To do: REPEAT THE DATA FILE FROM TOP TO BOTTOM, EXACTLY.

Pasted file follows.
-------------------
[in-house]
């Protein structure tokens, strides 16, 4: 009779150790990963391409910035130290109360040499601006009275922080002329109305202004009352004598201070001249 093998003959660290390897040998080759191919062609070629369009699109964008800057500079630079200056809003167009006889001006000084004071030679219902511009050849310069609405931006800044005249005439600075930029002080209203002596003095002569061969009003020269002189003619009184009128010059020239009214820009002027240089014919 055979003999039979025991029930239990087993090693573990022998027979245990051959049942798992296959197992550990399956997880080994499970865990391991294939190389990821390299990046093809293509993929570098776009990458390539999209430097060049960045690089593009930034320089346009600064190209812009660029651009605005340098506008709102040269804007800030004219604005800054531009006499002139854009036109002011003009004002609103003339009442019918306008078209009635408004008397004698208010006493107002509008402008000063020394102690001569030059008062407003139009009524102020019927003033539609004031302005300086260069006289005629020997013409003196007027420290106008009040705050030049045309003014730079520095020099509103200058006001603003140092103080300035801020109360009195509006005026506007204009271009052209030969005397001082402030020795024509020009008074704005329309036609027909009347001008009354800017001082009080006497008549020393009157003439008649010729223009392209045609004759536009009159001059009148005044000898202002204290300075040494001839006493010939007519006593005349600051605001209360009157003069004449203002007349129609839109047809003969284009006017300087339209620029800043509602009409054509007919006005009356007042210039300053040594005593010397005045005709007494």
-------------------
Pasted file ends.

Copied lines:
[in-house]
């Protein structure tokens, strides 16, 4: 009779150790990963391409910035130290109360040499601006009275922080002329109305202004009352004598201070001249 093998003959660290390897040998080759191919062609070629369009699109964008800057500079630079200056809003167009006889001006000084004071030679219902511009050849310069609405931006800044005249005439600075930029002080209203002596003095002569061969009003020269002189003619009184009128010059020239009214820009002027240089014919 055979003999039979025991029930239990087993090693573990022998027979245990051959049942798992296959197992550990399956997880080994499970865990391991294939190389990821390299990046093809293509993929570098776009990458390539999209430097060049960045690089593009930034320089346009600064190209812009660029651009605005340098506008709102040269804007800030004219604005800054531009006499002139854009036109002011003009004002609103003339009442019918306008078209009635408004008397004698208010006493107002509008402008000063020394102690001569030059008062407003139009009524102020019927003033539609004031302005300086260069006289005629020997013409003196007027420290106008009040705050030049045309003014730079520095020099509103200058006001603003140092103080300035801020109360009195509006005026506007204009271009052209030969005397001082402030020795024509020009008074704005329309036609027909009347001008009354800017001082009080006497008549020393009157003439008649010729223009392209045609004759536009009159001059009148005044000898202002204290300075040494001839006493010939007519006593005349600051605001209360009157003069004449203002007349129609839109047809003969284009006017300087339209620029800043509602009409054509007919006005009356007042210039300053040594005593010397005045005709007494």